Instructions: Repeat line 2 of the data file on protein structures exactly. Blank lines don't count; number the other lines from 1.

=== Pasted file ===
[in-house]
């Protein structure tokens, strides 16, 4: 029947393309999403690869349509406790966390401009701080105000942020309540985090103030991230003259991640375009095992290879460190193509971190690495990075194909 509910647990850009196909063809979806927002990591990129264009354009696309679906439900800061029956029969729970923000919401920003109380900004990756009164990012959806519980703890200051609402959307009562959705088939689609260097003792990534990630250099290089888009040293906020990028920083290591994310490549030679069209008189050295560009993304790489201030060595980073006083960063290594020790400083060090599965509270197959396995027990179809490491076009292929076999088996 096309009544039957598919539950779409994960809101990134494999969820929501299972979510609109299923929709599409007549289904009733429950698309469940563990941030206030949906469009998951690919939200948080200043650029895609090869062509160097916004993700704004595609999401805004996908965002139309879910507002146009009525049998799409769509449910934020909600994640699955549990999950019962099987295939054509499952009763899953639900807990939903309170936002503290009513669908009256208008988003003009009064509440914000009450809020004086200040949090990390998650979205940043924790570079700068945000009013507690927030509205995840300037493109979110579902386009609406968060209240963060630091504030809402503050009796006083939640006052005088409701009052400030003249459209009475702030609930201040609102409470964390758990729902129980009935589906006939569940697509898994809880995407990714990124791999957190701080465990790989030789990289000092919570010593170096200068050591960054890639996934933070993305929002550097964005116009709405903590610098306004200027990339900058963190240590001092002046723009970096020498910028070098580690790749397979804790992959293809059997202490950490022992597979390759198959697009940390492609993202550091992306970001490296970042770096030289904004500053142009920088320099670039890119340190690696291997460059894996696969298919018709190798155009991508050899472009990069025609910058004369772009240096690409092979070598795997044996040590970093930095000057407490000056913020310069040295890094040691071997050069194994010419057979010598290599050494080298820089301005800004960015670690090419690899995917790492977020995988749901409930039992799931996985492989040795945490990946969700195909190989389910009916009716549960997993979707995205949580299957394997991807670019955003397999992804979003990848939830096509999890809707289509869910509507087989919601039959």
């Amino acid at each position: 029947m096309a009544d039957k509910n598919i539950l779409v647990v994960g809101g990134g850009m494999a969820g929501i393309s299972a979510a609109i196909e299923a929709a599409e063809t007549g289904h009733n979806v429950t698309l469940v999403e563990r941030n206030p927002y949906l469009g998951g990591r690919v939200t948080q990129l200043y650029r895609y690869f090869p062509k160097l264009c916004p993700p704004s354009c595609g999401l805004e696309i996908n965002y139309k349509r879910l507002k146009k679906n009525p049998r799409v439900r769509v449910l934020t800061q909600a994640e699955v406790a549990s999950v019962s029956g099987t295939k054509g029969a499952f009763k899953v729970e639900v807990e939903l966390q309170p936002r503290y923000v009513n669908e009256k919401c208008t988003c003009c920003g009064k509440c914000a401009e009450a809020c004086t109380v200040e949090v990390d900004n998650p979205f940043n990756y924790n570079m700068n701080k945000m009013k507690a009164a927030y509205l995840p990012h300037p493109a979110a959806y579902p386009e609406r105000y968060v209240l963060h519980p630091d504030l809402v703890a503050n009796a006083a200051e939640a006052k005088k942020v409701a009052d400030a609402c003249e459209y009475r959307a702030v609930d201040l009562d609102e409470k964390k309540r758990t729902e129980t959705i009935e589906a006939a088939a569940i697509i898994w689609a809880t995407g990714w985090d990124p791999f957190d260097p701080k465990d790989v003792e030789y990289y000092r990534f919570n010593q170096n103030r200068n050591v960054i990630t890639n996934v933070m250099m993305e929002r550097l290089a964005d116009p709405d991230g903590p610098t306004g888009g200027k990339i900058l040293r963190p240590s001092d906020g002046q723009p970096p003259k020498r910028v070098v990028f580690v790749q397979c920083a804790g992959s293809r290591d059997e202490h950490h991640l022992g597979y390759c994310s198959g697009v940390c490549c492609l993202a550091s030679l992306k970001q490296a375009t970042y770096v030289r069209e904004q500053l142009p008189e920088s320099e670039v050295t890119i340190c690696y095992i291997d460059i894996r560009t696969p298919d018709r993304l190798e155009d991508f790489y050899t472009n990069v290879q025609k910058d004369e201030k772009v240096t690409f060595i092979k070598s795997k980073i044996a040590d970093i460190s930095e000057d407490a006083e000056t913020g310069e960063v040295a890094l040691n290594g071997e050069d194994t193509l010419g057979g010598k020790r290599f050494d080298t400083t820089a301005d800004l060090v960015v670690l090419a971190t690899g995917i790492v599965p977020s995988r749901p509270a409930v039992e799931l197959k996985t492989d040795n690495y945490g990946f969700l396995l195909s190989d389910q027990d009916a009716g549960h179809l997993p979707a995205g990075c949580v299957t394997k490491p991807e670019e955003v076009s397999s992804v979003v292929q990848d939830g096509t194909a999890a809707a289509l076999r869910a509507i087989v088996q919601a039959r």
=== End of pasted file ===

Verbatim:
């Protein structure tokens, strides 16, 4: 029947393309999403690869349509406790966390401009701080105000942020309540985090103030991230003259991640375009095992290879460190193509971190690495990075194909 509910647990850009196909063809979806927002990591990129264009354009696309679906439900800061029956029969729970923000919401920003109380900004990756009164990012959806519980703890200051609402959307009562959705088939689609260097003792990534990630250099290089888009040293906020990028920083290591994310490549030679069209008189050295560009993304790489201030060595980073006083960063290594020790400083060090599965509270197959396995027990179809490491076009292929076999088996 096309009544039957598919539950779409994960809101990134494999969820929501299972979510609109299923929709599409007549289904009733429950698309469940563990941030206030949906469009998951690919939200948080200043650029895609090869062509160097916004993700704004595609999401805004996908965002139309879910507002146009009525049998799409769509449910934020909600994640699955549990999950019962099987295939054509499952009763899953639900807990939903309170936002503290009513669908009256208008988003003009009064509440914000009450809020004086200040949090990390998650979205940043924790570079700068945000009013507690927030509205995840300037493109979110579902386009609406968060209240963060630091504030809402503050009796006083939640006052005088409701009052400030003249459209009475702030609930201040609102409470964390758990729902129980009935589906006939569940697509898994809880995407990714990124791999957190701080465990790989030789990289000092919570010593170096200068050591960054890639996934933070993305929002550097964005116009709405903590610098306004200027990339900058963190240590001092002046723009970096020498910028070098580690790749397979804790992959293809059997202490950490022992597979390759198959697009940390492609993202550091992306970001490296970042770096030289904004500053142009920088320099670039890119340190690696291997460059894996696969298919018709190798155009991508050899472009990069025609910058004369772009240096690409092979070598795997044996040590970093930095000057407490000056913020310069040295890094040691071997050069194994010419057979010598290599050494080298820089301005800004960015670690090419690899995917790492977020995988749901409930039992799931996985492989040795945490990946969700195909190989389910009916009716549960997993979707995205949580299957394997991807670019955003397999992804979003990848939830096509999890809707289509869910509507087989919601039959």